Definition and Meaning: What is an impacted tooth?
Impaction is when a tooth has simply failed to erupt through the gum at the expected time i.e. the eruption schedule (in reference to the tooth chart). This unerupted tooth is called the impacted tooth. The impacted tooth might face difficulty in coming out due to lack of space between the teeth or the tooth might have grown in a wrong direction or position.
Impacted teeth are generally maxillary canines or mandibular premolars. Impacted tooth is often painless and its presence cannot be detected until it begins to erupt. Sometimes, the part of gum which covers the tooth can become swollen and infectious which might trigger pain in the surrounding area around the teeth or near the ear or on the face. This is known as impacted tooth pain and is one of the primary symptoms of impacted tooth.
Not commonly but sometimes, partial impaction can also be observed i.e. the tooth starts bulging out in small bits. The upper portion that bulges out as small edges, initially, is the soft tissue impaction that has penetrated through the bone whereas the hard portion or the bony impacted tooth is bound in the jawbone. Impacted tooth can also damage the teeth near it.
Tooth impaction can also be related to an unerupted tooth, which is in a partial stage of eruption and is a malposed tooth – either erupted or unerupted and is present in an abnormal position in the maxilla or in the mandible.
Classification of impacted tooth
Classification of impacted tooth helps to detect severity of the problem and allows dentists to determine position of the impacted tooth and plan for treatment or impacted tooth surgery. These positions that describe the impaction in the tooth are mesial, distal, horizontal, vertical, soft-tissue and bony impacted tooth.
Classification is based on the radiographic analysis. For radiographic analysis, different types of radiographs are used such as:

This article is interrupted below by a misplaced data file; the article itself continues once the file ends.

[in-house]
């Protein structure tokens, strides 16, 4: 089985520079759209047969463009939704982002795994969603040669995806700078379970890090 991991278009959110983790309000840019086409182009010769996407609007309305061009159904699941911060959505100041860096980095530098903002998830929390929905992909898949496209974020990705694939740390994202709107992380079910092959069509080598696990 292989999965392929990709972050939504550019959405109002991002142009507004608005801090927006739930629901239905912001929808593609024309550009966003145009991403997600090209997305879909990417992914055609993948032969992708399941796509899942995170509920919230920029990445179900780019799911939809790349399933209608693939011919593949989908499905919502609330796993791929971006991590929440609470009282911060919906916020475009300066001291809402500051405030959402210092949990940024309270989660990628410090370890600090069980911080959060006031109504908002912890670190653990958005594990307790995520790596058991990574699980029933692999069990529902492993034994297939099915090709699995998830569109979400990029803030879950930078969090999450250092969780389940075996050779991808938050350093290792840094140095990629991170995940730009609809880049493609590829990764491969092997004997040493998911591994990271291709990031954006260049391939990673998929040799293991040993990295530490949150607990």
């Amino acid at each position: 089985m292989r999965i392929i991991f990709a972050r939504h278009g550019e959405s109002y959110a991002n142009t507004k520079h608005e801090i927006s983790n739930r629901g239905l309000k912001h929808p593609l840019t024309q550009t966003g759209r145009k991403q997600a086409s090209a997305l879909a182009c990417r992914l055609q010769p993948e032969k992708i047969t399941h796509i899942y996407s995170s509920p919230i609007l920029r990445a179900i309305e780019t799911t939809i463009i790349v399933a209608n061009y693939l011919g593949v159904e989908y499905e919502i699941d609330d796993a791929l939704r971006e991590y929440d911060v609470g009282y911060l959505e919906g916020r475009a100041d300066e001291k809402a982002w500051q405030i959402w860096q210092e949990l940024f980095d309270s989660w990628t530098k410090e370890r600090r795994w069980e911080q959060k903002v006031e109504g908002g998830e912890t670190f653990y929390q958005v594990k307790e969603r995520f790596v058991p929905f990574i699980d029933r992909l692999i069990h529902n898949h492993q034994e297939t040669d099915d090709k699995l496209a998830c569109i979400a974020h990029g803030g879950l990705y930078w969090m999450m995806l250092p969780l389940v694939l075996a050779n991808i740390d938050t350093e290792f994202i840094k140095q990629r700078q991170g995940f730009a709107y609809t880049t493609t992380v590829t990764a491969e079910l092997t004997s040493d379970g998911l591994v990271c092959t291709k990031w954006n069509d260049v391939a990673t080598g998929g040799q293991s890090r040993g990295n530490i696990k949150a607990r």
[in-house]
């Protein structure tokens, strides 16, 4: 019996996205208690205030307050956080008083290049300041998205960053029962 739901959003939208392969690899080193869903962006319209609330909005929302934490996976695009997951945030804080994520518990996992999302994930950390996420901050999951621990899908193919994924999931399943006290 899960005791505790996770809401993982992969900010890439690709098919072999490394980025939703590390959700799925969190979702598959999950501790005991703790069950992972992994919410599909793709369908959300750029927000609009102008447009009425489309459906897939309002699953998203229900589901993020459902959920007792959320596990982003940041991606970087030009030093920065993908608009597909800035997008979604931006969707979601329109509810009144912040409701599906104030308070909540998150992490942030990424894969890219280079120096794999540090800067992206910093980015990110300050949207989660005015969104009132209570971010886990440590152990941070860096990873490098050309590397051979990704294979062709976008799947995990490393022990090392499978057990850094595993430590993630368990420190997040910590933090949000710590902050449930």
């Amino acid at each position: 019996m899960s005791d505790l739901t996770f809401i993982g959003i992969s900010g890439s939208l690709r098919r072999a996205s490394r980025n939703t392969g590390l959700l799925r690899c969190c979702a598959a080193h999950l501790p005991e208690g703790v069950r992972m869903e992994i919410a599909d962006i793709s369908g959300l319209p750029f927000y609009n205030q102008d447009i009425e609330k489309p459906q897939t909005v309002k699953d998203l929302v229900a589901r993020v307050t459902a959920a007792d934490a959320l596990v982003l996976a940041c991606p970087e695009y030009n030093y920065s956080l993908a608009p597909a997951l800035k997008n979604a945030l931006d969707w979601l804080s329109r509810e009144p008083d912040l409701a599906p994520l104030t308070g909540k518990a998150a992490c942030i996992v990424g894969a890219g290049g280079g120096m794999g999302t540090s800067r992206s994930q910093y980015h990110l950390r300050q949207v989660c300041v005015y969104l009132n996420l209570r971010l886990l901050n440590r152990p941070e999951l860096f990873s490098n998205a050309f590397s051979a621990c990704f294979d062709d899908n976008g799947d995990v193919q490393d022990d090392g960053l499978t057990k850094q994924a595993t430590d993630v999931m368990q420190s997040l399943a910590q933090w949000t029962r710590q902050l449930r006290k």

- Intraoral periapical radiograph
- Lateral jaw radiograph
- Occlusal radiograph
- Panoramic radiograph
Classification of the impacted tooth depends on certain features, such as:
- Crowning position of the tooth
- Character or nature of root formation
- The type of bone present near the root
- Position and relation between adjacent molars
Impacted tooth classification can be done in three ways:
Winter classification depends on angulation of tooth, such as:
- Vertical angle of the tooth means that it is parallel to long axis of the second molar
- Mesioangular means that the tooth is inclined mesially
- Horizontal/traverse/inverted forms the right angle or reverse angles
- Distoangular is distal inclination of the impacted tooth
- Linguoangular is when the occulusal surface faces the tongue
- Buccoangular is the occulusal facing cheek
Pell’s and Gregory’s classification
Pell’s and Gregory’s classification depends on the relationship of third molar to ramus (nerve) of mandible and to second molar. It is mainly dependent on the area of the impacted tooth that is covered near the mandibular ramus. It is distinguished into three classes:
Class 1: In case 1, ample amount of required space is present between ramus and distal side of second molar. This space is to accommodate mexiodistal diameter of the crown of the third molar.
Class 2: In case 2, there is a lack of space between mexiodistal diameter of the crown of third molar and ramus and distal side of the second molar.
Class 3: The tooth is located within the ramus in case 3.
Classification of the impacted tooth also depends on the relative depth of the tooth:
- Position A of the impacted tooth defines the topmost position of the tooth on the same level or above occlusal line.